I keep driving towards the very back of the cemetery, passing rusted street signs with the names Mt. Hebron, Dinah, and Ruth. I make a right onto Mt. Moriah and drive until I see my mother’s pink speckled granite gravestone sticking out amongst the grey stones and green grass.
Before I even get out of my car, the dragonflies appear. They’re big and bold and flying in pairs. I feel my anxiety flying around with them. The fear of the new emotions that a cemetery visit may bring is overwhelming. Seemingly unmanageable. But I’m surprised to find the opposite feels true right now. No new emotions. Just a calm. I feel a peaceful acceptance of my loss. My daily guilt is strangely soothed here. It’s okay to be sad here. Because this place is all about black and white. Living or dead. No grey areas.
The dashboard says ninety-one degrees outside. I empty the Ziploc bag of acorns into my hat and get out of the car. Noah’s gravestone seems smaller. I rearrange all the toys that have been brought here over the years. I stand up the robots. I line up the cars. I try to make it orderly. Because it’s all so out of order. I pull some weeds that have popped up through the white stones.
I tell him I brought him some acorns. I place three on top of his stone. I tell him I’ll be right back. I’m going to see Grandma. I count the steps. Thirteen steps from my son to my mother. I wanted to be sure of the number so I did it again. Thirteen.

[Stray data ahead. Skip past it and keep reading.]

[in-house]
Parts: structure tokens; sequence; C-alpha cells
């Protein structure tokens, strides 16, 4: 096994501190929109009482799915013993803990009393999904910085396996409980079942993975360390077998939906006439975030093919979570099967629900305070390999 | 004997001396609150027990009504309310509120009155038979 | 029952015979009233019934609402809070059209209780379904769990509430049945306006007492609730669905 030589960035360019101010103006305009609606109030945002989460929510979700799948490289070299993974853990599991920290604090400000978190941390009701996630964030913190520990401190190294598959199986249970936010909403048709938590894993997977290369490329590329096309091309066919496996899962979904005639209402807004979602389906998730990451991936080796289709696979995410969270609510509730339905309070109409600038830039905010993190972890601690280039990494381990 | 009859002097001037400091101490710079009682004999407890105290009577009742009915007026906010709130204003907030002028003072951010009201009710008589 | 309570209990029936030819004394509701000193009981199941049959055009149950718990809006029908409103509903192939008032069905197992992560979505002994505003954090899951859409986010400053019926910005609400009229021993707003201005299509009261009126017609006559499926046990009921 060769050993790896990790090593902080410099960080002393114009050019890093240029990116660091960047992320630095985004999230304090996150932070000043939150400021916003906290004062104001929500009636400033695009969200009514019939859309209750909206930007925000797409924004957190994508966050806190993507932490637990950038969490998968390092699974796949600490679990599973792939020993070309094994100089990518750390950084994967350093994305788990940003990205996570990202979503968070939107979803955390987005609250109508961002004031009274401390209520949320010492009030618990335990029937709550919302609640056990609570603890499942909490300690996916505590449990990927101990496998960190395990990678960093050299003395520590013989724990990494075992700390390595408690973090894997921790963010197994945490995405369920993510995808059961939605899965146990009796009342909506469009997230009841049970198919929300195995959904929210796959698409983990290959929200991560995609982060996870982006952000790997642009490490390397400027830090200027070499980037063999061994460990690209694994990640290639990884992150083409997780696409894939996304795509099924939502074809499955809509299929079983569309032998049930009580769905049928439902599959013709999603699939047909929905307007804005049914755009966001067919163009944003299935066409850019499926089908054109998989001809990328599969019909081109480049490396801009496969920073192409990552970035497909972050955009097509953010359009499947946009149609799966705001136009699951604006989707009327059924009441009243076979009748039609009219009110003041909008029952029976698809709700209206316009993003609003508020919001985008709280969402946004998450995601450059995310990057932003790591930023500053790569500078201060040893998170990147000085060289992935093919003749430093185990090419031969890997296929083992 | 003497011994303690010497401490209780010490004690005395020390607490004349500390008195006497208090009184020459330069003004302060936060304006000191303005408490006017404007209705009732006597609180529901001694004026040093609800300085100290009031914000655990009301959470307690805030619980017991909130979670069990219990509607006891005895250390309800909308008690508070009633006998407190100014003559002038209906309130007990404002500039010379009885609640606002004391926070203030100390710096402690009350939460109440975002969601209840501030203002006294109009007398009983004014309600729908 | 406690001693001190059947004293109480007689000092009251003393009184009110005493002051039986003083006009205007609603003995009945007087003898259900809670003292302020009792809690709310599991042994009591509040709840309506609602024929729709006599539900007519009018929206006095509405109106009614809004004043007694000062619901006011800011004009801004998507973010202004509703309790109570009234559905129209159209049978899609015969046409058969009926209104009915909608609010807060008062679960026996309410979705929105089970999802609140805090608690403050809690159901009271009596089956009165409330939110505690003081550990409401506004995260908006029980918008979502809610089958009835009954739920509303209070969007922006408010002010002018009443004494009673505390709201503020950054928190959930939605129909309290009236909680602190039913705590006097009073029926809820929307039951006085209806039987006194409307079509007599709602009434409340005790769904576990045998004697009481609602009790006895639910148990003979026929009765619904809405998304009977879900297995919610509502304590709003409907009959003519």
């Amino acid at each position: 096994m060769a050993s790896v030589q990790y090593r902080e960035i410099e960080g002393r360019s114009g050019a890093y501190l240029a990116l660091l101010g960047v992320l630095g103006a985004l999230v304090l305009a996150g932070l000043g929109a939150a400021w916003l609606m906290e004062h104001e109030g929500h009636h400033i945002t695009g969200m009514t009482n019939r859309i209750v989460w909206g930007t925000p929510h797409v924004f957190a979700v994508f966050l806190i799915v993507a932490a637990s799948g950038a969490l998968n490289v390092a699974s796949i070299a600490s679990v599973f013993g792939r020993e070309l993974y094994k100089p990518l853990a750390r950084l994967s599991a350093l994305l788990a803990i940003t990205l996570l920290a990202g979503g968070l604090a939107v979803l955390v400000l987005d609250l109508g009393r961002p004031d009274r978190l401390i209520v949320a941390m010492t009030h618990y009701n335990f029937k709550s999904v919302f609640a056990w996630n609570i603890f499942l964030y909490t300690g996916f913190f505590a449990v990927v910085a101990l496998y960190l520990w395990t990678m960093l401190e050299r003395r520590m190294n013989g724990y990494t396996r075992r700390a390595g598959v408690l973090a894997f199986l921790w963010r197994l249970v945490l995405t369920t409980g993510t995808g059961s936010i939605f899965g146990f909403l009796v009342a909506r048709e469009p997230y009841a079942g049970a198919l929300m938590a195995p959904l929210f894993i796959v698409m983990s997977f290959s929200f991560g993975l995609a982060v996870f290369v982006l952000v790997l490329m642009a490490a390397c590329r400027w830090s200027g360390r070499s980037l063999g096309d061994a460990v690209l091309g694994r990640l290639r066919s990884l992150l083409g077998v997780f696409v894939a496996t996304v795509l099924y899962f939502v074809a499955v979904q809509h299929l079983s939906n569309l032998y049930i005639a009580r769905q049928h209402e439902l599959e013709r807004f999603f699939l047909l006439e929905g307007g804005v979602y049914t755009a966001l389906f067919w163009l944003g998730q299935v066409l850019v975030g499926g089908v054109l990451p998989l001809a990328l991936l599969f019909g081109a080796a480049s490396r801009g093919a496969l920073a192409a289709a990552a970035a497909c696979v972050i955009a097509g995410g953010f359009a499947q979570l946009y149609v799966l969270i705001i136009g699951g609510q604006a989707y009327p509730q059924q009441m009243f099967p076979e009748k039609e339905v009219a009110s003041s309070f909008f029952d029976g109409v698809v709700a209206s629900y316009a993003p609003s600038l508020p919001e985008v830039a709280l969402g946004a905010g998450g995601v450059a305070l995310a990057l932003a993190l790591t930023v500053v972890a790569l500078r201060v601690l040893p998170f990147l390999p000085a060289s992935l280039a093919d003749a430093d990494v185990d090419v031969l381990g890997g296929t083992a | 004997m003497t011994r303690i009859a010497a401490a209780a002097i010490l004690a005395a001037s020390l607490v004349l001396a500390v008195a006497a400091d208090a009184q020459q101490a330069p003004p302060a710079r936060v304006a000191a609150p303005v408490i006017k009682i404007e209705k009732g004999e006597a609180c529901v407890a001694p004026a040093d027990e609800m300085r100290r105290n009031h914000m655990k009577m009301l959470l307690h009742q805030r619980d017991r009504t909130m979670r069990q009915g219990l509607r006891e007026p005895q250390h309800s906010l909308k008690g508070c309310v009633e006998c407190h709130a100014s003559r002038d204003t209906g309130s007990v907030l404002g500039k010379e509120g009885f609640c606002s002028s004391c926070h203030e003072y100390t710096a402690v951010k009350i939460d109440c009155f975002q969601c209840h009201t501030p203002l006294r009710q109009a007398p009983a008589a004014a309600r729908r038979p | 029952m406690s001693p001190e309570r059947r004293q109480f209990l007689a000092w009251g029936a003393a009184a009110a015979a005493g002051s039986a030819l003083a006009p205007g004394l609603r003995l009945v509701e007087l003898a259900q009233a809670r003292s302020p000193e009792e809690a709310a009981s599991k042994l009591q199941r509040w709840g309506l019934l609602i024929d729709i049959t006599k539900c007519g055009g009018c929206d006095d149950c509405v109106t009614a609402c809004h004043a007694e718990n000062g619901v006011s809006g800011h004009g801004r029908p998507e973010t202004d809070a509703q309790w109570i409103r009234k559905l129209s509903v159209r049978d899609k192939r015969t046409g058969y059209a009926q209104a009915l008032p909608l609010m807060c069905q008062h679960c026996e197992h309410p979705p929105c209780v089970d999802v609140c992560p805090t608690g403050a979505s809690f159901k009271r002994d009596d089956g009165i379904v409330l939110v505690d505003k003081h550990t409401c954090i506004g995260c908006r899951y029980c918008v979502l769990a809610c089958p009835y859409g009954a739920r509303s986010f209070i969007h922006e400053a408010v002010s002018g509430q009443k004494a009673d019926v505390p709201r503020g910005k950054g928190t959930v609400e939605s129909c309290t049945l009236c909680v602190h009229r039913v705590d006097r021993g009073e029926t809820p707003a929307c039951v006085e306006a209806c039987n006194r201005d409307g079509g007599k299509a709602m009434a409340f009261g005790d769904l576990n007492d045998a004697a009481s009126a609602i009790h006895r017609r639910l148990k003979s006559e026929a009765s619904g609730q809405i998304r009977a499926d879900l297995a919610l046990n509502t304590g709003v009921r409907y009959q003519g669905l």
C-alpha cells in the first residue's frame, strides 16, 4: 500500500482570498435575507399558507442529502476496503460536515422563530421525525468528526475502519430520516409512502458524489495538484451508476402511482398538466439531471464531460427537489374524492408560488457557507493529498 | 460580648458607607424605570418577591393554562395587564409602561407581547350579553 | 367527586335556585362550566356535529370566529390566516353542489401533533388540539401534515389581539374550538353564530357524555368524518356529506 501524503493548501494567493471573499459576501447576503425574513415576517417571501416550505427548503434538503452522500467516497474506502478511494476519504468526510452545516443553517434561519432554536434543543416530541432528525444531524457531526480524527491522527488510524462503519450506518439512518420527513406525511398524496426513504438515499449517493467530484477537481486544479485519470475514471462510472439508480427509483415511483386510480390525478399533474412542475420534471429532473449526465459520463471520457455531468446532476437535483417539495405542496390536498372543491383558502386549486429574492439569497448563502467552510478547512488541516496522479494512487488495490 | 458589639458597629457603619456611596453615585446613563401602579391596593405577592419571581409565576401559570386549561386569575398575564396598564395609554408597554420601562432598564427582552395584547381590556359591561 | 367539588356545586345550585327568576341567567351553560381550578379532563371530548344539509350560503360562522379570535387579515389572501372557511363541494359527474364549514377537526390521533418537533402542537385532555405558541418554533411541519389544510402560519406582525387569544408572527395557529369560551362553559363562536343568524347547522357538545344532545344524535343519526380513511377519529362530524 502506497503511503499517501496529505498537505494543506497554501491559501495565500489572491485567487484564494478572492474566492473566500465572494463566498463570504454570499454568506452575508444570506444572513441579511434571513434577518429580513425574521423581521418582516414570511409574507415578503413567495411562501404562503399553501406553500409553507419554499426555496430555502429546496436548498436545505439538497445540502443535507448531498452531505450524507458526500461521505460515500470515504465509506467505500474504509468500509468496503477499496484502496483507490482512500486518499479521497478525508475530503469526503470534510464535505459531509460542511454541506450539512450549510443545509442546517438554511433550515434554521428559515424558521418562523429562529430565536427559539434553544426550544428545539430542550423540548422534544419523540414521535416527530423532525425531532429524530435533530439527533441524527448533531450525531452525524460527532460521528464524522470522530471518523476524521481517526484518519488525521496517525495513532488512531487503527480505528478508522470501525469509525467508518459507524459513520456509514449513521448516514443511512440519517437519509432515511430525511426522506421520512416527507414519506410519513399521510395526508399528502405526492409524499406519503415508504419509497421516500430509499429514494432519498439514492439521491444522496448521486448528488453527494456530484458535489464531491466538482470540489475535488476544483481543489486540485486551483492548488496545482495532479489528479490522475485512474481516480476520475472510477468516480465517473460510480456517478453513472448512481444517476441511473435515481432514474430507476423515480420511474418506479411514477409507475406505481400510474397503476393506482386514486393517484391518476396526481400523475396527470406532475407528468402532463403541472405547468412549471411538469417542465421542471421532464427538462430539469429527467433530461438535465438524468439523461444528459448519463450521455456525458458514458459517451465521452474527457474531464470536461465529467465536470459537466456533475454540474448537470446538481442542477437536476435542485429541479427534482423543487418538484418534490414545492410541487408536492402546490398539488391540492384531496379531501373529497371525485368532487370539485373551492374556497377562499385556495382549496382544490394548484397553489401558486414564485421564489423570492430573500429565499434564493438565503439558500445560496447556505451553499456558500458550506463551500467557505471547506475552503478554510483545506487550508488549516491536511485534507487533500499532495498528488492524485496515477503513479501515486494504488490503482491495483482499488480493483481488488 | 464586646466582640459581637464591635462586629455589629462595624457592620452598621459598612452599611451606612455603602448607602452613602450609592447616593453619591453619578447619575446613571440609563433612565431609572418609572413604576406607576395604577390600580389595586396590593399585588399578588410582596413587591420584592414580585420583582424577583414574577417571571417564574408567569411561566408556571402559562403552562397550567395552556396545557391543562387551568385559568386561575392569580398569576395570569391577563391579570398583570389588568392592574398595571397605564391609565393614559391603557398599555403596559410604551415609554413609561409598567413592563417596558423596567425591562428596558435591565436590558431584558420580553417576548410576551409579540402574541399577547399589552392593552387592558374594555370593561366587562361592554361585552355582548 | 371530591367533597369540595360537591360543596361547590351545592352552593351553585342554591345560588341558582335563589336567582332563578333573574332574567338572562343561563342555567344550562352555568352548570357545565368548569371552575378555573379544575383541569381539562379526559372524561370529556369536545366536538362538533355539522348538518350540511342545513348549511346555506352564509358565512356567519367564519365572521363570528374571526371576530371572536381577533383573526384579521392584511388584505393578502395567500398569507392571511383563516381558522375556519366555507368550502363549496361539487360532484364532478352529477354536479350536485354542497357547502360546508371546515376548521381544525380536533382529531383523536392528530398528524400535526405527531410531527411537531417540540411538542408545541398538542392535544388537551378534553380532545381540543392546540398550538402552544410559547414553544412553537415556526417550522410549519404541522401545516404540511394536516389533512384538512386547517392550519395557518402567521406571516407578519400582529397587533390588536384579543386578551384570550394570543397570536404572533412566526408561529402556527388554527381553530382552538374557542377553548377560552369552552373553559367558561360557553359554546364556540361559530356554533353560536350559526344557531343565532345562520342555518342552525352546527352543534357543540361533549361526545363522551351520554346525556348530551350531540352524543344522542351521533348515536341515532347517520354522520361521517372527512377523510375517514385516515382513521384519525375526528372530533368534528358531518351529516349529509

I can hear the hum of the highway traffic. It sounds like running water and I’m listening closely for any messages the din might have for me. I expect something magical to happen. Some visual or aural hallucination. But it doesn’t.
I leave acorns for my mother too. I weed her red stones. I know she wanted me to stop. It‘s too hot, she’d say. It’s not necessary, she’d say.
There was a fresh grave a few steps away from Noah. The marker said the burial took place five days ago. I thought about the mourners looking around to see what company their loved one would be keeping.
I started to relax into the visit. I wandered through the gravestones reading the names and tributes. And then I noticed a stone I’d never seen on my handful of visits. It was a little girl. Just her name and dates.